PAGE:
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Saturday, 30 March 2013

Economic performance in Australia and the US since 1980

In a 20 March blogpost Grogs Gamut uses graphs to show how gradual growth increase is better than a boom-and-bust cycle, by comparing real GDP growth in the US and Australia over a number of decades. Thinking of the GFC you can reasonably say that the reason Australia didn't see negative growth, as the US did, is because of more regulation of our banking system. So it's reasonable to say that it is better to have a regulated banking system than to allow banks to do anything they like; the public interest is not served when corporations are allowed to operate unfettered by any laws. So Gamut's post is a clear fillip to moderates and a slap in the face to economic libertarians. The IPA should note this fact.

But I also think there's more to the story than just this, and it gets back to how the US manufacturing industry has been hollowed out since Bill Clinton granted Most Favored Nation status to China in 2000 - this is the point in time at which the trends for Australia and the US start to diverge. Clinton's move led, a year later, to China entering the WTO.
At the time Clinton was pushing for China's acceptance by the world it was said jobs would be created in the US. What happened instead was the hollowing-out of the US industrial heartland. Both jobs and manufacturing capacity migrated to China. 
In Australia, low-value-added manufacturing started to move to Asia earlier, in the 1980s under Hawke because of his deregulation policies. Australia's economy adapted during a time of growth, and people reskilled or leveraged their existing skills to find jobs in industries where there was demand for their effort and time. The way things are now in the US, American workers are effectively competing against lower-wage workers in Asia for the same jobs, which has pulled down US wages. In some industries, those wages have dropped so low that Asian corporations are setting up manufacturing plants in small, rural US towns where they can take advantage of a skilled workforce as well as proximity to their target markets. And tax breaks, and a supine town government. This is one form of economic integration.

I also think there are further reasons why Australia has fared better in the Asian Century, than the US, and it has to do with a different kind of economic integration.

One reason why Australia is an attractive location for Asian people to live is because the time zones are so close; it's only a couple of hours difference between Sydney and Beijing. But look at another demographic fact: since last year we see that the most-spoken second language in Australian homes is Chinese. I wonder how many businesses there are that are operated in Australia by ethnic Chinese and that serve the Chinese market? The large number of workers in Australia who speak both Chinese and English is a valuable resource because it allows Australian businesses to provide higher-value products to Chinese consumers - the rapidly-rising Chinese middle class - including the kinds of services (in addition to education, which we already provide in quantity) that China needs to negotiate its massive demographic shift from being an agrarian economy to being an urban economy.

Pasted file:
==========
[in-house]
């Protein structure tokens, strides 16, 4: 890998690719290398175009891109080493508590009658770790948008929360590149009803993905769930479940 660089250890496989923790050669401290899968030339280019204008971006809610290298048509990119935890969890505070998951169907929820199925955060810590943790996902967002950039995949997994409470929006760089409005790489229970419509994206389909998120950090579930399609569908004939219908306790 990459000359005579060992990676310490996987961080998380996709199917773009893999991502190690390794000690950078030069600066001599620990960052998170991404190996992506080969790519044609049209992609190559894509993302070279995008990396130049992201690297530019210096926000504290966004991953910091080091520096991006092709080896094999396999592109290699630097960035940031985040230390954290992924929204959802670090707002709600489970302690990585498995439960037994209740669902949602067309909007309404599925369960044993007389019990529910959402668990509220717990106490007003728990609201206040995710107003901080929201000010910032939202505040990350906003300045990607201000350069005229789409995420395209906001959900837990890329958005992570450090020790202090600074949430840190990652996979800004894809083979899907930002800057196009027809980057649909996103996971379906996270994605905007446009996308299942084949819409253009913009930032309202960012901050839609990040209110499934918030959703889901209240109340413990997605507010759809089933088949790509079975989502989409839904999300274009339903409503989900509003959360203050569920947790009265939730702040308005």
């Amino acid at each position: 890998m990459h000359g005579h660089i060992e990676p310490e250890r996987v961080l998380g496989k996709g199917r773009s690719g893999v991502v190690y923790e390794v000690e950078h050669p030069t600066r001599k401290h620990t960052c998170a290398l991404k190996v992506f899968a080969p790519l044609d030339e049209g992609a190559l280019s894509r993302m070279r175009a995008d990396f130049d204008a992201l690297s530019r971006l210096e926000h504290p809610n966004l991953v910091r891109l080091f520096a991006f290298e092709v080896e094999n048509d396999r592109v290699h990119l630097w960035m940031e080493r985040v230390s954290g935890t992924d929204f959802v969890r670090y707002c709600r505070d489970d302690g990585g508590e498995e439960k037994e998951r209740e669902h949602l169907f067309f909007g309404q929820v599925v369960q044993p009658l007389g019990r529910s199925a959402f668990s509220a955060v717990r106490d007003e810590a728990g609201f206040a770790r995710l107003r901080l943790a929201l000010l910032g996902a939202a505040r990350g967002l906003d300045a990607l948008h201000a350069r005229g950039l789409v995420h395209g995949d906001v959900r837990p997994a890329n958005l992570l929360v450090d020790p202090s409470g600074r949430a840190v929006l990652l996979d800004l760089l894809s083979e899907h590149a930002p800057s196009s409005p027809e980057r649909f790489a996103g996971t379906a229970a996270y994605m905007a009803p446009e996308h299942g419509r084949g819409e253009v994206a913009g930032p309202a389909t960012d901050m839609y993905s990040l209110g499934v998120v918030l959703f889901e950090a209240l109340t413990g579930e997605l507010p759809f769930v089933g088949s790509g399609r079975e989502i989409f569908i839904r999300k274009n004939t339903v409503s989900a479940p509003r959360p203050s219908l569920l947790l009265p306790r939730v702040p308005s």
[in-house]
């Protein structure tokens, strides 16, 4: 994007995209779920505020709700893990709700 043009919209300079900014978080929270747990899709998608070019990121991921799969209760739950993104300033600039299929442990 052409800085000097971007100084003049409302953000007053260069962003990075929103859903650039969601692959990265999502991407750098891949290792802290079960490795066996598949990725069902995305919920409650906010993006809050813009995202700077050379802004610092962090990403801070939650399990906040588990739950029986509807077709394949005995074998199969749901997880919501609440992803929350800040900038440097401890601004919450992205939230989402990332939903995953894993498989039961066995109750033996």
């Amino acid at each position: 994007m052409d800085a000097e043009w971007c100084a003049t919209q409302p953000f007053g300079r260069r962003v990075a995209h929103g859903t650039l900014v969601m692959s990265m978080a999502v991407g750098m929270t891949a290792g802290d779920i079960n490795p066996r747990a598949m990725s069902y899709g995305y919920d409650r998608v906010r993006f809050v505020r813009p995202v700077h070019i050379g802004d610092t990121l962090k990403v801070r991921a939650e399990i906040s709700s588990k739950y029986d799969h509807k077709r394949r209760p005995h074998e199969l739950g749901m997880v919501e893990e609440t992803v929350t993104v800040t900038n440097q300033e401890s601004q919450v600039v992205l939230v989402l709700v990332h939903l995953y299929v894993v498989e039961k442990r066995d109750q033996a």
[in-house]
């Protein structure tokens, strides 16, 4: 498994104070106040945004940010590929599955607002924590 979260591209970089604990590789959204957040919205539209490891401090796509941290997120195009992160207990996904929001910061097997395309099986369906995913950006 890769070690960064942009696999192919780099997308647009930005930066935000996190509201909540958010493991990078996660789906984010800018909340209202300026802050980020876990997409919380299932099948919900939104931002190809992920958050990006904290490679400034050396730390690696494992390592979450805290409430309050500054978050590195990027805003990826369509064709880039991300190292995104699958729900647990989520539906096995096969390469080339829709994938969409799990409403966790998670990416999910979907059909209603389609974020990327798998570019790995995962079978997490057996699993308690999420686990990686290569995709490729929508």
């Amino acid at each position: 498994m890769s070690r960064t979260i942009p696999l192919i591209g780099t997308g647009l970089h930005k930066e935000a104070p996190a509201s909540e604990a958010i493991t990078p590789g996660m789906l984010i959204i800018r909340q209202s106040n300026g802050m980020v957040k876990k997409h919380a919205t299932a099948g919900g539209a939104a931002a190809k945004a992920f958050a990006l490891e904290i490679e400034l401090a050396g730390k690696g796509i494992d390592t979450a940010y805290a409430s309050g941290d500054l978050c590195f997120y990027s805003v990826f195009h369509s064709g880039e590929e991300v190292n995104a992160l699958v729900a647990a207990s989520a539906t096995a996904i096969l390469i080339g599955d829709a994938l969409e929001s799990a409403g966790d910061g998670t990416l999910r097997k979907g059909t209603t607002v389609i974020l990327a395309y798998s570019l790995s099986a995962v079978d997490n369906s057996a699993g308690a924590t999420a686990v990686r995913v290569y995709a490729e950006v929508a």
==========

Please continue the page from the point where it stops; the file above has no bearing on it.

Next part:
And not only the time zones but also geographic proximity. Some exports to Asia are facilitated by how close Australia is to the region, for example in the case of food. And it's not just China, either. There are 190 million people in Indonesia and the same economic transformation that is so loudly talked about happening in China is also happening there.

So Hawke and Keating turn out to be visionary leaders who made sometimes unpopular decisions in the national interest. Building on their innovations, Gillard has made Asia a primary focus and if we can stop talking about the stale fact of the ALP's leadership there are a lot of things that can be said to stimulate Australian businesses to develop better ideas in this area. The media has a role to play in this regard. The Opposition has already started to pay attention, with Abbott in his new Plan suggesting a new kind of integration: a 'new Colombo Plan', with some of Australia's high-performing students having the chance to be placed inside Asian universities where they can soak up the culture and learn to speak the language of Asian business.

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